We have defined the monitoring host before. Now let us add some services of the monitoring host. For example, to monitor the ssh service, add the following lines shown in red colour in the /etc/nagios3/servers/clients.cfg file.

sudo nano /etc/nagios3/servers/clients.cfg

Add the lines shown in red color:

define host{

use                             generic-host

host_name                       sk

alias                           sk

address                         192.168.1.100

max_check_attempts              5

check_period                    24x7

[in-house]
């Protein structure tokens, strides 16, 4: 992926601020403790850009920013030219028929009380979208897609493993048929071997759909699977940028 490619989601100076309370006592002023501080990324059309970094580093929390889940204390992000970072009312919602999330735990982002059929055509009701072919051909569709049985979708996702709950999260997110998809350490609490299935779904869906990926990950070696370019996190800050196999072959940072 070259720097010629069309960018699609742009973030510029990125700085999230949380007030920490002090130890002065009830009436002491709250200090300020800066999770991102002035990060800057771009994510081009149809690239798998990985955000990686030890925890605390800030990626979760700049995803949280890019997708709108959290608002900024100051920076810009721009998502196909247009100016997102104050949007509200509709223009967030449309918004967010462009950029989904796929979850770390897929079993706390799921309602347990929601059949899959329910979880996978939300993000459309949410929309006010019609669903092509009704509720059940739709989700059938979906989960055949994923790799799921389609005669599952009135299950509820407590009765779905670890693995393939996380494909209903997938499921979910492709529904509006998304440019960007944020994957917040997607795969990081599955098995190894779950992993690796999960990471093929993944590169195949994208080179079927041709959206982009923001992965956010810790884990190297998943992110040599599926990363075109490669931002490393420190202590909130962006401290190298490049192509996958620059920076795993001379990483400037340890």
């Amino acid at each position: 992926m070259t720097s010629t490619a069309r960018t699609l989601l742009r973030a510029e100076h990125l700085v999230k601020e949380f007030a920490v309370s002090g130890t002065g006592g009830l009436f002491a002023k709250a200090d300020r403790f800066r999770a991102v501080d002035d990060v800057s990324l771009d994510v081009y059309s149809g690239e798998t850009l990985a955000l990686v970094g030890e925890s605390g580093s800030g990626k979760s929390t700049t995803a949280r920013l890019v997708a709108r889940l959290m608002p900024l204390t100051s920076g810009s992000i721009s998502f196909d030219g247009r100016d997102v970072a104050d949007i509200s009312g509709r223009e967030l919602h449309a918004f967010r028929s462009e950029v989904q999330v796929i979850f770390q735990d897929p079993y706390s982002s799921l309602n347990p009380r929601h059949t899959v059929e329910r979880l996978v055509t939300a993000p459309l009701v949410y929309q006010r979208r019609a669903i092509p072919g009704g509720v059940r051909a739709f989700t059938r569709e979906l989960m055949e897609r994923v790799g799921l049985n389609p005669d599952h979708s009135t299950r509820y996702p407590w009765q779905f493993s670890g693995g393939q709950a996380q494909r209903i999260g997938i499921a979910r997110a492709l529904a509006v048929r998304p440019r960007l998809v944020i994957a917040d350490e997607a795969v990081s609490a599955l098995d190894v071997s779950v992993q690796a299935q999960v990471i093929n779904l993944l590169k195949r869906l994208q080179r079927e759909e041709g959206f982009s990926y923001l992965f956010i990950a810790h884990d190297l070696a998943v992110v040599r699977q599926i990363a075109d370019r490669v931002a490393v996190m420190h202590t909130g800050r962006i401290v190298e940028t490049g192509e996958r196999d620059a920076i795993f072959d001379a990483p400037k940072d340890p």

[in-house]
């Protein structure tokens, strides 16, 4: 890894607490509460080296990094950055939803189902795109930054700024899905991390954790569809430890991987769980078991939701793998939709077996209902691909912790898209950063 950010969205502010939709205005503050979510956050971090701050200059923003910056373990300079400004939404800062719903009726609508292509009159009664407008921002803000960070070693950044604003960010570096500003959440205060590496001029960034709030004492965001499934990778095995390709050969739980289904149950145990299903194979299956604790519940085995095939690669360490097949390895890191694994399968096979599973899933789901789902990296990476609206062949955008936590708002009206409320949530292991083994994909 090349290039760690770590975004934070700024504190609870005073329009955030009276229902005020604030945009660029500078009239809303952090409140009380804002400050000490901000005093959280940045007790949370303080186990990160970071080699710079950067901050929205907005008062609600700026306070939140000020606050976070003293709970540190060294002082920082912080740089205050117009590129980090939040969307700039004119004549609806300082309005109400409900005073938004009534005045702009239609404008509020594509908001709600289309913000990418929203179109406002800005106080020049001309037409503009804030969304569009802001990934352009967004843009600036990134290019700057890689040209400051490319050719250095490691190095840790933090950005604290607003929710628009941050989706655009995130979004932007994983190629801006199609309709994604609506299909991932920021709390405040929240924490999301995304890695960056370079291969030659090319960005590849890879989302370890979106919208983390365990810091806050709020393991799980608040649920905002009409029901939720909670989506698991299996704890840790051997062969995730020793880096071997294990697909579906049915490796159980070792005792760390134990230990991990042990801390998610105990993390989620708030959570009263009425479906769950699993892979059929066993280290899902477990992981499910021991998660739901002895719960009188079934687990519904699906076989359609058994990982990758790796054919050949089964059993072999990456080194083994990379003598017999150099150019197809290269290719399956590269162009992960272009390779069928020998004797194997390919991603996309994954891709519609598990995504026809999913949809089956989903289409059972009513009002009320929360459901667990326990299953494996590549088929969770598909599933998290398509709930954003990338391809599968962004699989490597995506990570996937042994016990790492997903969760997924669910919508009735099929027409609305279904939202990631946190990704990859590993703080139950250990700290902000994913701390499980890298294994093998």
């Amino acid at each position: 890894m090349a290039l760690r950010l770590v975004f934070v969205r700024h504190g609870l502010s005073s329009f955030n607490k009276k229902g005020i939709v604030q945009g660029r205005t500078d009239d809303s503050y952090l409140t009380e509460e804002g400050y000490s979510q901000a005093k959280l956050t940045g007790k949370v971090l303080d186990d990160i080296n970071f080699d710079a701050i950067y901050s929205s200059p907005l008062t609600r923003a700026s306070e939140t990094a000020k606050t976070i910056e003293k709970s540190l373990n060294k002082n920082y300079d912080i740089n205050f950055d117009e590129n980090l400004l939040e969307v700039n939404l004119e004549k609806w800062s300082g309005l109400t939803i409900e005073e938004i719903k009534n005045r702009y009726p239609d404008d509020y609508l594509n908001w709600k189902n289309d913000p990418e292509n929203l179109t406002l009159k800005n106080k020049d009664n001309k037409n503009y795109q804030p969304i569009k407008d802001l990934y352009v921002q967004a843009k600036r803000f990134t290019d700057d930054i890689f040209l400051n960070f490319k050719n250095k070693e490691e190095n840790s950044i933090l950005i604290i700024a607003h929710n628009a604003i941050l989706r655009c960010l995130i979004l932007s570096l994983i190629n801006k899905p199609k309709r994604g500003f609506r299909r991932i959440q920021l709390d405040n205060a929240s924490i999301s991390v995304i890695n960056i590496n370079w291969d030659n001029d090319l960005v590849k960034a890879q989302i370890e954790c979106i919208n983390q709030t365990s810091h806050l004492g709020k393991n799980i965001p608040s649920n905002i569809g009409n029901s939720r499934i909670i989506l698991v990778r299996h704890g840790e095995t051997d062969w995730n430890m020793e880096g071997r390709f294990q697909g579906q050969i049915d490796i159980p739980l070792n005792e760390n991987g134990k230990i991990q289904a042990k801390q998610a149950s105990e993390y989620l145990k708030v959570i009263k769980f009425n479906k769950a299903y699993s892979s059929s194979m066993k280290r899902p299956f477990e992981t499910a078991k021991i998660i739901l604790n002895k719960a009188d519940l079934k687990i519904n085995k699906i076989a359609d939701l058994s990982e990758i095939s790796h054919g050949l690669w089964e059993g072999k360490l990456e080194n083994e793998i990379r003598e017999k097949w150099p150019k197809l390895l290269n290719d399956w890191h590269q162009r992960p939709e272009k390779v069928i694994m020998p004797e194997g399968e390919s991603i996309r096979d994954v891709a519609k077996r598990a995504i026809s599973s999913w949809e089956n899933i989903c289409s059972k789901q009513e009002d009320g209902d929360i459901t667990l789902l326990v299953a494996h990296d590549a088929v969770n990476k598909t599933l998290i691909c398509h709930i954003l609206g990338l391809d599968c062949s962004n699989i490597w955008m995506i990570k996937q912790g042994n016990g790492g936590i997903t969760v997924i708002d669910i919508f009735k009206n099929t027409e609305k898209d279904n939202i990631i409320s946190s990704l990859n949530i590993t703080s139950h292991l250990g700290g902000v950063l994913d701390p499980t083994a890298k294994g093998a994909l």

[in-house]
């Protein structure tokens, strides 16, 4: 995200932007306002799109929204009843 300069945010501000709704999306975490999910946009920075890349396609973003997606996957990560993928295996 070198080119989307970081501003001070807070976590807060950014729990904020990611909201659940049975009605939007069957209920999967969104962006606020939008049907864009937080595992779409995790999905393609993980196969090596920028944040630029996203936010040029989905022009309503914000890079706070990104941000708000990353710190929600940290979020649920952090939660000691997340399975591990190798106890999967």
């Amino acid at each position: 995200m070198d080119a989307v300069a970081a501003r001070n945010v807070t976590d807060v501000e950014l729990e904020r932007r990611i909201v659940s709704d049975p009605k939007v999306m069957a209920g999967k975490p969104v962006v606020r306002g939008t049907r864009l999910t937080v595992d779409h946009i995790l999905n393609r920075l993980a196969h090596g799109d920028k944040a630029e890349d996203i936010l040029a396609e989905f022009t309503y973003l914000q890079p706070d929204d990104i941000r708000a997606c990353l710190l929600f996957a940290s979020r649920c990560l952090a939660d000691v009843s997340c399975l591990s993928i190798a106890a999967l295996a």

notification_interval           30

notification_period             24x7

}
define service {
        use                             generic-service
        host_name                       sk
        service_description             SSH
        check_command                   check_ssh
        notifications_enabled           0
        }

Save and close the file. Restart Nagios.

sudo /etc/init.d/nagios3 restart

Now log in to Nagios web console and check for the added services. Navigate to Services section, you should see the ssh service will be available there.

Nagios Core - Mozilla Firefox_007

To know more about object definitions such as Host definitions, service definitions, contact definitions and more please do visit here. This page will describe you the description and format of all nagios object definitions.

That’s it. Happy Monitoring with Nagios!

Reference Links:

For questions please refer to our Q/A forum at : http://ask.unixmen.com/